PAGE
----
Day 2

A doctor from a private clinic called me to do a teleconsultation and checked on me. I was also offered to be sent to a community facility as the doctor said that I belong to the higher-risk group of patients. I declined as I was still coping well at home.** After 72 hours of isolation, I was still very positive in in my ART results so I continued to isolate myself. Had been having on-and-off fever.

Day 4

I had diarrhoea and a very bad stomachache at night. Coincidentally, the doctor from the private clinic called to check on me the next morning. I informed him of my symptoms and he prescribed me some medicine for diarrhoea and stomachache.

Day 7

I was still having flu symptoms and went to see a GP. My MC got extended by 3 more days. My ART test was still positive and the GP advised me to continue my isolation at home. He also mentioned that if I showed symptoms, I should stay at home as I might still be infectious.

Given by People's Association

Day 9

I recovered and finally tested negative! My advice for people is to prepare these at home: masks, sanitiser, thermometer and oximeter. **I was told of the severe symptoms that might occur as I was immunocompromised and that it might also result in death. They informed me that there was a form to sign to decline admission into the community facility.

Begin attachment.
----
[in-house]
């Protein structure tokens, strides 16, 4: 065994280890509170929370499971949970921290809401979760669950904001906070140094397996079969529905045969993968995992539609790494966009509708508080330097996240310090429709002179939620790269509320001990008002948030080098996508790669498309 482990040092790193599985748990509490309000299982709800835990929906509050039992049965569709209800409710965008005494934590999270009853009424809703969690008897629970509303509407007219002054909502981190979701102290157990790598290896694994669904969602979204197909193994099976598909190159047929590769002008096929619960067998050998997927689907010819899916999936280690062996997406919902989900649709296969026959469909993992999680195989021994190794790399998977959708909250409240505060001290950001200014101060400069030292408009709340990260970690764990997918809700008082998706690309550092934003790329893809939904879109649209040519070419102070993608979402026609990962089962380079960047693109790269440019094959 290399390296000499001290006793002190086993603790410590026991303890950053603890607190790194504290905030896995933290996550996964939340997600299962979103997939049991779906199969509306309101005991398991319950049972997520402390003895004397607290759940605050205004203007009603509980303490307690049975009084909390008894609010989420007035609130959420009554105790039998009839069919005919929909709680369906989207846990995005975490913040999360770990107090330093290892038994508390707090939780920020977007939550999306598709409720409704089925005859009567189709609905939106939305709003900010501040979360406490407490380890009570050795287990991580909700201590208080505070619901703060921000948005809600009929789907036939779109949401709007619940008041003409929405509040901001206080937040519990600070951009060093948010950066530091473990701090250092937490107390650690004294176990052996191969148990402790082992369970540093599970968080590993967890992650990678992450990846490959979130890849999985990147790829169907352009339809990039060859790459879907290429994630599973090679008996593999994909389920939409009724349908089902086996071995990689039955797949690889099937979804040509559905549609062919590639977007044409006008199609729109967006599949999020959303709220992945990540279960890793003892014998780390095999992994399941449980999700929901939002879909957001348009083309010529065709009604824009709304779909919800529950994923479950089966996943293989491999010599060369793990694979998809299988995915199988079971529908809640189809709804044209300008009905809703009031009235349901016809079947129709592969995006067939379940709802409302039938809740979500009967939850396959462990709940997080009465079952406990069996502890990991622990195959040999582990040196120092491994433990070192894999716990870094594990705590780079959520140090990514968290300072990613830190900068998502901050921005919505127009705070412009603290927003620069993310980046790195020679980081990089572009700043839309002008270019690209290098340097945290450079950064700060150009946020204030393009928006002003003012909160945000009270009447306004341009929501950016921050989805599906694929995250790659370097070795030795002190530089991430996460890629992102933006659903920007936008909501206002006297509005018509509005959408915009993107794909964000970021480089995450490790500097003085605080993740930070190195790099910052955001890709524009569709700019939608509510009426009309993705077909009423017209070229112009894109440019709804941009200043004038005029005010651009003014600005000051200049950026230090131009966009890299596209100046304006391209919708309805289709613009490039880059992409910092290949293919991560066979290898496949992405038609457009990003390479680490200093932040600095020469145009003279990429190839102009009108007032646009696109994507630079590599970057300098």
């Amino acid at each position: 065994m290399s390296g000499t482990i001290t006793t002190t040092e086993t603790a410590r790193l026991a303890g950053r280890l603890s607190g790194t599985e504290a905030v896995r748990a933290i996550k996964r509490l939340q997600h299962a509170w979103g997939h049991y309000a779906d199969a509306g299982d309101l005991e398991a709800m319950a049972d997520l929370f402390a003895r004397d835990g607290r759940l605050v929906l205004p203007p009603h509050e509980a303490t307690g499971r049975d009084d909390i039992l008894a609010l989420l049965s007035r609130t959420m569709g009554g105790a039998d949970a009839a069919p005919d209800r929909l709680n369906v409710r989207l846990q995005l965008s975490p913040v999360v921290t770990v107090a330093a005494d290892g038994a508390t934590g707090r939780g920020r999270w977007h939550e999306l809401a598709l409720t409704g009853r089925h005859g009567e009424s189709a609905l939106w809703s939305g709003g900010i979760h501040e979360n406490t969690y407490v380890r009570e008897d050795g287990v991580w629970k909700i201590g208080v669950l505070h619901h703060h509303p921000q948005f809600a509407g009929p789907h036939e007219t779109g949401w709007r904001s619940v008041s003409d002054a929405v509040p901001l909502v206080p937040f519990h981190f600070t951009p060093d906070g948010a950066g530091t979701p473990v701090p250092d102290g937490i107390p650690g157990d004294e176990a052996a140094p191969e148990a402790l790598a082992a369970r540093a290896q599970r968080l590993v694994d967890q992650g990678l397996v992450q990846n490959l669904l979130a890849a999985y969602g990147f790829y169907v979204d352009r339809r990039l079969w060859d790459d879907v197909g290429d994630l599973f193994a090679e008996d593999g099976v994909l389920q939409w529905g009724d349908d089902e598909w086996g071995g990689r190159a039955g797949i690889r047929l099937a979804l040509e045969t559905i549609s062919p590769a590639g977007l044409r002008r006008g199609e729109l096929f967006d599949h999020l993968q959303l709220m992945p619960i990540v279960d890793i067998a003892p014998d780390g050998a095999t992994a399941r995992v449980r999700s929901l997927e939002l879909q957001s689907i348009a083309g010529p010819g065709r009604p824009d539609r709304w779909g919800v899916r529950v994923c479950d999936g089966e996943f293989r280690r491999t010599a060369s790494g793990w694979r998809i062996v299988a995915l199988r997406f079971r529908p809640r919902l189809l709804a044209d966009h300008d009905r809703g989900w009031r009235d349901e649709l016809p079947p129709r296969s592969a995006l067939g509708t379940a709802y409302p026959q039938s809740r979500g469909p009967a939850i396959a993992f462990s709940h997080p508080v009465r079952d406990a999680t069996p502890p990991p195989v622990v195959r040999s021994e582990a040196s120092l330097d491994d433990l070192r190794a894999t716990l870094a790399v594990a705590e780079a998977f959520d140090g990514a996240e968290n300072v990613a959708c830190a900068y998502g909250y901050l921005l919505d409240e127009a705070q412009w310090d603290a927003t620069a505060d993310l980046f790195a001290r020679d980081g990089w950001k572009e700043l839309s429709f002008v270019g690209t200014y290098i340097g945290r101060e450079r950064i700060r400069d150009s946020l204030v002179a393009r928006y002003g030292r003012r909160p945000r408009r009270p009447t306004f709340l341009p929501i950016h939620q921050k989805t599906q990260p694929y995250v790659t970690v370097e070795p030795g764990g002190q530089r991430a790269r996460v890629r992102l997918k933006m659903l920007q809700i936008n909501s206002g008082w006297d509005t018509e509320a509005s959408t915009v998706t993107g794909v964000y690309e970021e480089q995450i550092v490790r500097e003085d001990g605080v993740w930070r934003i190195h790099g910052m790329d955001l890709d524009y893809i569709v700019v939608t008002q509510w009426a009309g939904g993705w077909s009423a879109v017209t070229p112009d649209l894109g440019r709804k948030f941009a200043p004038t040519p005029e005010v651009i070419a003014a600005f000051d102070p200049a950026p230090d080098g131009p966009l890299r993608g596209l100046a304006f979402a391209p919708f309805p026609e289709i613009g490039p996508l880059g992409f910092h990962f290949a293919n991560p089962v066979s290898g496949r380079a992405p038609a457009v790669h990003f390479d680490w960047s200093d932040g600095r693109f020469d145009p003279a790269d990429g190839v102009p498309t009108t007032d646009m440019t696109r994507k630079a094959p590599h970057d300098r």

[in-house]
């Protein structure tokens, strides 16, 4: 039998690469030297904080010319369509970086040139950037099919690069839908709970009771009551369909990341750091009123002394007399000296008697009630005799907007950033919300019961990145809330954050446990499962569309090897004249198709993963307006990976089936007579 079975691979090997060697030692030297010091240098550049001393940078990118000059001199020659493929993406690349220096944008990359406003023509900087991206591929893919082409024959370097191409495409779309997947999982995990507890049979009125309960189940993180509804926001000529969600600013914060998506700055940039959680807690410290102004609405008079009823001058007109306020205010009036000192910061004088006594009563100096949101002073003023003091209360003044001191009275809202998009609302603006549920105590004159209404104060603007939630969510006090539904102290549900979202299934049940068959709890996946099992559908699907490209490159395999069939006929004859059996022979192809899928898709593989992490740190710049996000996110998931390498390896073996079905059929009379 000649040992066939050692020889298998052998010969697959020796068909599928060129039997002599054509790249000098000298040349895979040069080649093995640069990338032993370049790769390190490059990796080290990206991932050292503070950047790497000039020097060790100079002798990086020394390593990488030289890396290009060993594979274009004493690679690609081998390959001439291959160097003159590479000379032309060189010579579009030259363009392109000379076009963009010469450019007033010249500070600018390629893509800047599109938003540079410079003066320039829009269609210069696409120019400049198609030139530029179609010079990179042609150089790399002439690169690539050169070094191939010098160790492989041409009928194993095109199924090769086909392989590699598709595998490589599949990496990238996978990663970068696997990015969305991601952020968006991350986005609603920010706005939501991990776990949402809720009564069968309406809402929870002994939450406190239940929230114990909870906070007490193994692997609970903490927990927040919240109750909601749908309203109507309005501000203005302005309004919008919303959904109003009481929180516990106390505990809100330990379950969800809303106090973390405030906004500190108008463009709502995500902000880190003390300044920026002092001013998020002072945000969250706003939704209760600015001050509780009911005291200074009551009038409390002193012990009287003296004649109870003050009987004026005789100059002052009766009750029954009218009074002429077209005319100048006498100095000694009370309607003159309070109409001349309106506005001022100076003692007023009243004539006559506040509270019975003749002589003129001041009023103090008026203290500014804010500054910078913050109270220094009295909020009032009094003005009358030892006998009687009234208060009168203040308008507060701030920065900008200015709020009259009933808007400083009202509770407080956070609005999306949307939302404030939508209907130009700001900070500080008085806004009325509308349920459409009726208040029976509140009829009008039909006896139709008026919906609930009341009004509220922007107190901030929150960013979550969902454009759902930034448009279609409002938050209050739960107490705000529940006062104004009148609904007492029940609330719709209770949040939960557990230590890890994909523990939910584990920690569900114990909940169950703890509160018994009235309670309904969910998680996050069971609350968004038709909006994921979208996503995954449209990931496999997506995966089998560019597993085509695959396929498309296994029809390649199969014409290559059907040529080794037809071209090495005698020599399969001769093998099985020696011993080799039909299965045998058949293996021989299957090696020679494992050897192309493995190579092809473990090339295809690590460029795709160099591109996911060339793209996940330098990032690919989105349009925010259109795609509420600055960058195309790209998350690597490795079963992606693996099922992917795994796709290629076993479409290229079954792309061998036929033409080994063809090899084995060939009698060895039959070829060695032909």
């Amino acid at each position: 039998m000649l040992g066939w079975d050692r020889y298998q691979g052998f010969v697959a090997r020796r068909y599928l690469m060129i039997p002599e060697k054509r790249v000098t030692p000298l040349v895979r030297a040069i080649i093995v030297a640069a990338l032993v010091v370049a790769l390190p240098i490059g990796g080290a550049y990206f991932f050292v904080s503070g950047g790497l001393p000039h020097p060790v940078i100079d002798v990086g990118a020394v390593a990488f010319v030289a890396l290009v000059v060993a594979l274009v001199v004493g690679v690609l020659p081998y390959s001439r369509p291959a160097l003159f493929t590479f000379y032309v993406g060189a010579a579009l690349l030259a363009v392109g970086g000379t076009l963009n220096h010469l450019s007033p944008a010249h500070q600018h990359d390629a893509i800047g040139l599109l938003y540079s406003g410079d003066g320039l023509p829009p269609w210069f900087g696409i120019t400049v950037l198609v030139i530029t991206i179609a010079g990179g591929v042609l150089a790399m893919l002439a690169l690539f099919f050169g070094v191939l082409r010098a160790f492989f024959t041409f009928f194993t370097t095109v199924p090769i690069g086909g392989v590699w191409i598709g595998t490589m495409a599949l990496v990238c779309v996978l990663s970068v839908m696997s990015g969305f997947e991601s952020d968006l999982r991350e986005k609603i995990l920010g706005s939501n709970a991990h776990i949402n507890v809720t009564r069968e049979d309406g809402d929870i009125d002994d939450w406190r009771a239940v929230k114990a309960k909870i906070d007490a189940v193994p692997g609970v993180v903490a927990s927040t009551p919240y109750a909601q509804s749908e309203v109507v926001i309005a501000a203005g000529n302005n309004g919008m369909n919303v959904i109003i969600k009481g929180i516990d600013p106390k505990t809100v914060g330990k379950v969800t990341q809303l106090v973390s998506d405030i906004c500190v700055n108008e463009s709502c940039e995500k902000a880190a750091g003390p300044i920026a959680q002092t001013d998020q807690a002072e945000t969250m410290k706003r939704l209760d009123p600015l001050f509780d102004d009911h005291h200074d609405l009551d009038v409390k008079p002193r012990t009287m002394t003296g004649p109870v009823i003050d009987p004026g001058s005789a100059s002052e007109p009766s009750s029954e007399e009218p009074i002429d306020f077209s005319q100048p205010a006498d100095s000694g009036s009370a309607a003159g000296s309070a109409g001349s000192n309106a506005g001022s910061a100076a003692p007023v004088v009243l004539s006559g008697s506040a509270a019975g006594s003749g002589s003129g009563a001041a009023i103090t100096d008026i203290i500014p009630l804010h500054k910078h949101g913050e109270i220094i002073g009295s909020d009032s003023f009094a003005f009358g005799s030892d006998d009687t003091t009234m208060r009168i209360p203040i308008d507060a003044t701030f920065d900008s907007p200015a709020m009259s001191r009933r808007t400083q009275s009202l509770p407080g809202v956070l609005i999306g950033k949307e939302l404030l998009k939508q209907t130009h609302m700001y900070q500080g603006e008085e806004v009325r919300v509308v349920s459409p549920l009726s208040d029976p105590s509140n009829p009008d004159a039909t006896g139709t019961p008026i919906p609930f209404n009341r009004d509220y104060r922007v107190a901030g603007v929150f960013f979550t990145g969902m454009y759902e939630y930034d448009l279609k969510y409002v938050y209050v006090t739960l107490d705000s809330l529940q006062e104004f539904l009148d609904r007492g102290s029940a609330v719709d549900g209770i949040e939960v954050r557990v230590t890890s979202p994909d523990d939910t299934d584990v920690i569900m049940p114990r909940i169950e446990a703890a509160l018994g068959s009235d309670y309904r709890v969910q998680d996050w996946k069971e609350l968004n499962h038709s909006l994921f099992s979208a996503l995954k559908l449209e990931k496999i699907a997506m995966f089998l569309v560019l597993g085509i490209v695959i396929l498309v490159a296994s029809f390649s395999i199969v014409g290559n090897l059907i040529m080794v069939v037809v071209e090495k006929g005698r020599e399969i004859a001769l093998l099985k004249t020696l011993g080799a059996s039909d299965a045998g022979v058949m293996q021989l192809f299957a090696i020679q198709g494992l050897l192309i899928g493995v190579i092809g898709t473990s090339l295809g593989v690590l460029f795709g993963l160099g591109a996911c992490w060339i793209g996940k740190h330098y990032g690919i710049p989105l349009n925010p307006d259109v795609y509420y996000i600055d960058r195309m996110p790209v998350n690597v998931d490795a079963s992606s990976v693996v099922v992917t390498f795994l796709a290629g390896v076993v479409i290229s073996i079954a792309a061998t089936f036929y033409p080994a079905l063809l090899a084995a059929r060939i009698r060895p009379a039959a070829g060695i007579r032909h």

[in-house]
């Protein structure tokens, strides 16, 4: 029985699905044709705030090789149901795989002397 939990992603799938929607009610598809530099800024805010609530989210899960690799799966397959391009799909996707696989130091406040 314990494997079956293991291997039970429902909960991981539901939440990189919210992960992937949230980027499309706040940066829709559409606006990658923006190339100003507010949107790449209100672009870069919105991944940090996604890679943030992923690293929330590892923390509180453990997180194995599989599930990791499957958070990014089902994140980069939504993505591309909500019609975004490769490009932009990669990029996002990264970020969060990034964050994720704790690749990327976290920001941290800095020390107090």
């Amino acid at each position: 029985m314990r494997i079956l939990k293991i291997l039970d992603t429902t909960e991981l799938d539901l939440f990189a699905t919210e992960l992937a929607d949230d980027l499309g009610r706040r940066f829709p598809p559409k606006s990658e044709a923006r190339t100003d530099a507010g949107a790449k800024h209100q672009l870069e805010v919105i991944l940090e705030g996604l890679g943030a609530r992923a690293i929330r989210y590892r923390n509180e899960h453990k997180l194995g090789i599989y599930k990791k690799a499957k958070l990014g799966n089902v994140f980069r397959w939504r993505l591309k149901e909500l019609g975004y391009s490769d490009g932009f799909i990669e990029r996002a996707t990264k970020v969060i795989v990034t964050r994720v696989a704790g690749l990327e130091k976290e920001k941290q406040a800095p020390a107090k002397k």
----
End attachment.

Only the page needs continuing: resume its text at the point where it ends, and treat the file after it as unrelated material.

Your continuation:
C (pseudonym), 24 years old, male

Diagnosis of autoimmune disease: Myasthenia Gravis

Current medications: Azathioprine and Pyridostigmine

Fully vaccinated

Day 1

I had a sore throat and decided to test myself with an ART kit, and it turned out positive. I went to the Quick Test Centre (QTC), which was really fast because there was no queue at the time slot I booked. A while after the QTC, MOH will start sending a lot of SMS. Do watch out for a form to register your household members so that you can collect ART kits from them.